Life in the Universe Series — Book 6 3light travels in one year is called a light-year, about 6 trillion miles or 9.5 trillion kilometers! So how longwould it take to travel to Sirius? It depends upon the speed of our vehicle.OBVIOUSLY THIS IS IMPOSSIBLE but if we were traveling on a bicycle, how long would it take to getto Sirius then? We could figure that out by considering \"Bike Years\". So what is a Bike Year? Followingthe same type of logic as is used to define a \"Light Year\", it would be the distance that a bicycle rider couldride his/her bike in one year, without ever stopping to eat, sleep, or anything else!Note that \"Light Years\" and \"Bike Years\" are both distance measurements, not time measurements.However if we know the distance to our destination, we can calculate how long it would take to travelthere, if we also know the speed of our vehicle.It might take a long time to get to Sirius on a bike, but how about on a spacecraft? As you know, theVoyager spacecraft were equipped with phonograph records that contain pictures and sounds depicting ourworld. One of the Voyager spacecraft is actually headed towards Sirius. If there is an intelligentcivilization living on a planet near that star, how many years will it be until Voyager reaches it?2. Worksheet. Divide the class into teams of 2 - 3 students. Hand out the Student Worksheets: \"BikeYears!\" to each team. Distribute scissors, and glue or tape.3. Activity. Have the students follow the directions given on their Worksheet. They will cut the\"Scrambled Data\" into blocks which will then be pasted onto their blank data chart. Students willbrainstorm together. The only clue that they have to work with is their ability to rank the modes of travelfrom slowest to fastest! You may be surprised at their choices!Teacher Information: The speed of the Voyager spacecraft is actually variable. It left Earth with avelocity of about 97,000 km/hr, but it has been slowing down since then. We give 56,000 km/hr as anarbitrary number for comparison. As Voyager approaches and then passes planets, and later suns, the\"slingshot effect\" will again increase its actual velocity.Optional: You can have students do all of the calculations on the data chart. If you choose to do thelesson in this way, do not hand out the scrambled data. In addition, you could have the students estimatethe speeds for the six modes of travel before giving them the actual accepted values.4. Discussion. After students have completed the Worksheet, engage them in a discussion making sure tocover the correct answers on their Worksheet, discussing anything that they found unusual or surprising.Some students may believe that a \"supersonic jet\" travels faster than the space shuttle! Ask them toconsider traveling around the Earth in a jet plane. How long would it take? Now ask: how long does theSpace Shuttle take to orbit the Earth once? This may help them see the difference. Also have themconsider that the Space Shuttle is meant for \"local\" travel, while the Voyagers were designed to travel muchfurther; they were designed to travel fast!Ask \"Now that you know the speeds of some very fast objects, how fast do you think that light travels\"?Write down all reasonable responses on the board, then write down the accepted value of approximately300,000 km/sec. So what distance is a light year? About 6 trillion miles or 9.5 trillion kilometers!Challenge the students: can they calculate how far away Sirius is in km? Sirius is 8.6 light years away fromthe Earth. Sirius is a mind-boggling 8.17 x 1013 km from the Earth. (Ask students to write this numberwithout scientific notation. How would they say this number? If your students are unfamiliar withscientific notation, you may review it with them.) Adapted from Project Haystack: The Search for Life in the GalaxySETI Institute, Teacher Ideas Press, Englewood, CO, 1(800) 237-6124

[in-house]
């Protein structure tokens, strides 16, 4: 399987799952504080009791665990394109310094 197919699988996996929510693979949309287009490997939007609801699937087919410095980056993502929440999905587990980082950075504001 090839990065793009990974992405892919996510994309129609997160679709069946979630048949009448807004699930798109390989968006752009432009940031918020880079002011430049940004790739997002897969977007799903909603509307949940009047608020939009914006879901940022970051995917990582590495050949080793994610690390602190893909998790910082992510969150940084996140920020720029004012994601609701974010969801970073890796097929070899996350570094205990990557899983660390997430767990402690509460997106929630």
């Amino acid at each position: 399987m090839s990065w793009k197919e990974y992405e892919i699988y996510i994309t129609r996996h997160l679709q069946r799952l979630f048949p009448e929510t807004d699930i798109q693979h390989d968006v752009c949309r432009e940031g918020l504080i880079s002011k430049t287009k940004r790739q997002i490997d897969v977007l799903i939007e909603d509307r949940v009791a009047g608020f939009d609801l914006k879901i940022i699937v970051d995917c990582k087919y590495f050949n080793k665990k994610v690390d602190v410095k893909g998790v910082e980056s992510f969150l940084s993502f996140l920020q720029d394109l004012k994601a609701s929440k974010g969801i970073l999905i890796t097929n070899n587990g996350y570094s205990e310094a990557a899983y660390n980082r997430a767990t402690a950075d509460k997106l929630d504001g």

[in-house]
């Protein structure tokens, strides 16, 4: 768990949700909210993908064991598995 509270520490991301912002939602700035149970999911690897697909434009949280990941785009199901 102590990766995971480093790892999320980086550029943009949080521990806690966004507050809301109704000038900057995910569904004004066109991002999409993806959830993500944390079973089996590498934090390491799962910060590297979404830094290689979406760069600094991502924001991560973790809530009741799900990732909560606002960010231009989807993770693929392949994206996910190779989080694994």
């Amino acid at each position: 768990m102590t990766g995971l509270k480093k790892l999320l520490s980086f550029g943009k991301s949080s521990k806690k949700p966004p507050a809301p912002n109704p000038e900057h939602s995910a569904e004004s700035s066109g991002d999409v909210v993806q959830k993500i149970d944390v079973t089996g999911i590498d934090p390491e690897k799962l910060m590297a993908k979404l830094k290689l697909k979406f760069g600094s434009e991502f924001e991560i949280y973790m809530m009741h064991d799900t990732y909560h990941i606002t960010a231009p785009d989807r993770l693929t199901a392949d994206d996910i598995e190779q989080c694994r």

Life in the Universe Series — Book 6 4Considering the time and distance constraints that interstellar travel imposes, what do you think of thepossibilities of the interception of the Voyager probe and the message it carries?5. Homework. Hand out the Student Worksheet: \"Bike Years! Questions\". Have the students finish thisin class or assign it as Homework.Optional: Have students also complete the \"Bike Years vs. Light Years\" in class or as Homework.Going FurtherACTIVITY: A SUNNY DAYHave the students work out how fast light travels to Earth from the sun. It takes sunlight 8.3 minutes toreach Earth. How far away must the sun be? Another way to grasp this is to note that if sunlight couldtravel in a curved path around the Earth, a ray of light could go 7 times around the equator in one second.ACTIVITY: THUNDER AND LIGHTNINGYou could compare the speed of sound and the speed of light by reminding them of thunder and lightning.Students will be able to see the object that makes the sound (lightning) before they can hear it (thunder).This is a handy way to prove that the light that travels to their eyes covers the distance faster than the sounddoes. Students may make calculations about how far away the lightning was by how long it takes them tohear the thunder. Adapted from Project Haystack: The Search for Life in the GalaxySETI Institute, Teacher Ideas Press, Englewood, CO, 1(800) 237-6124